Yama Warashi - Crispy Moon: Yellow Vinyl LP + Bonus Flexi + Obi DINKED EXCLUSIVE 172 *Pre-Order


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Description

DINKED EXCLUSIVE 172

Yama Warashi
Crispy Moon
PRAH Recordings

Release Date Friday 27th May
All pre-orders will be dispatched/made ready for collection on that date.

DINKED EDITION 172 £25.99
  • Yellow coloured vinyl *
  • Obi strip *
  • Flexi disc with exclusive track *
  • Hand-numbered
  • Limited pressing of 350 *

Tracklisting:
Side A
1. Makkuroi Mizu
2. Dividual Individual
3. Saku Saku
4. Umi No Mon

Side B
1. Ha Ha No Uta
2. Makai No Keyaku
3. Dou Dou Meguri
4. Yuru Yuru

Flexi
1, Chokkan To Mousou

Yoshino Shigihara came into 2019 needing a change. The Japanese artist had been based in Bristol ever since co-founding the now defunct Maloya-infuenced raucous psychedelia collective Zun Zun Egui. She then blossomed on her own across an EP and two albums of more meditative but no less territorially transcendent records as Yama Warashi. As in her music, though, Yoshino has always had a sense of wanderlust and it was perhaps no surprise that she’d eventually want to move again – this time to London.

“Moving to London gave me the chance to work with more diverse musicians” Yoshino says. “And I wanted to be here too because of the high creative energy, the diversity of the music and art here and the people who live here.”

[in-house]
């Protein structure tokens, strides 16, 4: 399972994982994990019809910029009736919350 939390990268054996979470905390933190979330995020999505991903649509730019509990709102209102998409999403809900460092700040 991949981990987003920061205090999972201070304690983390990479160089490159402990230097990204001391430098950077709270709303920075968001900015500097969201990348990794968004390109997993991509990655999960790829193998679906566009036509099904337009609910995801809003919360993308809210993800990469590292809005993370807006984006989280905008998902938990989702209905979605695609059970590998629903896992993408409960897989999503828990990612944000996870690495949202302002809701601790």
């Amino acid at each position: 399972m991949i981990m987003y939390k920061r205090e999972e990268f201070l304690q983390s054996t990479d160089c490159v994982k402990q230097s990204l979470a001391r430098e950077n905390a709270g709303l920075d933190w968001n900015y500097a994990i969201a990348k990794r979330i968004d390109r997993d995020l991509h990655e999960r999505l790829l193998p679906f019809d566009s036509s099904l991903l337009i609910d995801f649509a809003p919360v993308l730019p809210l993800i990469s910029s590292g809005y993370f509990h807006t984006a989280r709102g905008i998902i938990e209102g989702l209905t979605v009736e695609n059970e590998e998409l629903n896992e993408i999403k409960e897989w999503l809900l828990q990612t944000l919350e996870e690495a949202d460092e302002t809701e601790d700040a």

The first material to come out of her relocation is a bold advancement of her sound, her third album Crispy Moon. Recorded at the Total Refreshment Centre in London with Kristian Claig Robinson, with most of the mixing coming from Hannes Plattmeire and mastering by Zun Zun Egui guitarist Stephen Kerrison, there are new contributing members, including Cathy Lucas of Vanishing Twin (with whom Yama toured with in 2021), Aletta Verwoerd on drums and Mermaid Chunky’s Moina Walker on sax. Compared to the more lo-fi, homespun feel of early releases such as Moon Zero and Moon Egg, there’s larger brush strokes at play, a bigger sound and an understated but self-assured grandeur.

Much of the move to London and Yoshino’s experiences of being in the capital have made their way into the themes of the record. For Yoshino, though, while the lyrics are important, they’re also largely personal. The drive for her is to get across the universality of her music, to keep an open ear and absorb everything that she can before returning it back out into the world. Moving to London has only strengthened that for her, with new collaborators, fresh experiences and altered perspectives. Crispy Moon is the colourfully brilliant end result.

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